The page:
3 Thai regulators team up to issue digital currency payment guidelines

Three Thai regulators have teamed up to offer more clarity on the use of digital currencies for payments in the country. Led by the Bank of Thailand, the government agencies said digital currencies are too volatile and prone to cyberthefts to be used as payment methods and pose a risk to the country’s financial system.

The central bank issued the joint statement on digital currency payments with the Securities and Exchange Commission and the Ministry of Finance. The three said after their joint review, they had deemed it necessary to “regulate the usage of digital assets as a means of payment for goods and services, to avert potential impacts on the country’s financial stability and economic system.”

Thailand’s digital currency industry has been growing aggressively in the past few years, even with the central bank warning the public against them. The three agencies acknowledged this growth, saying that the adoption goes beyond investment as more people use digital currencies to make payments. This was Satoshi Nakamoto’s goal when he created Bitcoin, describing it in the white paper as “peer-to-peer electronic cash.”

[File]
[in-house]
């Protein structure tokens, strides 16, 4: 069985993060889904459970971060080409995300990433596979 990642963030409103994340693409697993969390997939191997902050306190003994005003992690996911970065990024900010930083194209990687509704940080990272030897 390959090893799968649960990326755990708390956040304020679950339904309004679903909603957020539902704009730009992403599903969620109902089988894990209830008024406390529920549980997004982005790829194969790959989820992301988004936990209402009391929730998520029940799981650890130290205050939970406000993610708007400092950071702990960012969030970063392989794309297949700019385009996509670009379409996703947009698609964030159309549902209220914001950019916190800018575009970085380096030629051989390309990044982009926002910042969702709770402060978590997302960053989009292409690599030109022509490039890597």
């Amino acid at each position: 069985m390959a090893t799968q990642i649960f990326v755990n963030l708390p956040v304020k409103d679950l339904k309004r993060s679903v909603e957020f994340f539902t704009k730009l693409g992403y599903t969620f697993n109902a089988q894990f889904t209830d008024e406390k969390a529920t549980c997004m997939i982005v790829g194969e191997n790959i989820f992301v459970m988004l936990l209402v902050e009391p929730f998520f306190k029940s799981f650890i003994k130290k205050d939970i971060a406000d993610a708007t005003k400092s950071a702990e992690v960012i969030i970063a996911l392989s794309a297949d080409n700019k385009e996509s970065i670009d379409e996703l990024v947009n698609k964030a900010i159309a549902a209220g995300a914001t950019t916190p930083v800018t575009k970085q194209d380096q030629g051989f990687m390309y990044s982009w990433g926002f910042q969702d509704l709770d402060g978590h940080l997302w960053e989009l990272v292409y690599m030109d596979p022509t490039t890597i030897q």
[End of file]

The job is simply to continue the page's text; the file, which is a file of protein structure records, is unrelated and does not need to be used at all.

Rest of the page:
According to the three, using digital currencies as payment methods “could potentially impact financial stability and the overall economic system.” It could also “pose further risks to consumers and businesses through price volatility, cybertheft, personal data leakage, or money laundering, etc,” they said.

While the SEC and the Ministry of Finance are only just getting involved in the debate over digital currency payments, the central bank has made it clear for years that it’s opposed to it. In December, Senior Director Sakkapop Panyanukul stated that companies accepting BTC for payments “will impact the central bank’s ability to oversee the economy.”

The three regulators revealed that they would make an effort to limit digital assets for payments.

“As the current payment system in Thailand is already highly efficient, the use of digital assets to pay for goods and services would not add much benefit to consumers and businesses,” the SEC said in an additional statement.

The securities watchdog has asked for public feedback up until February 8 before it implements guidelines that will curb digital asset payments.

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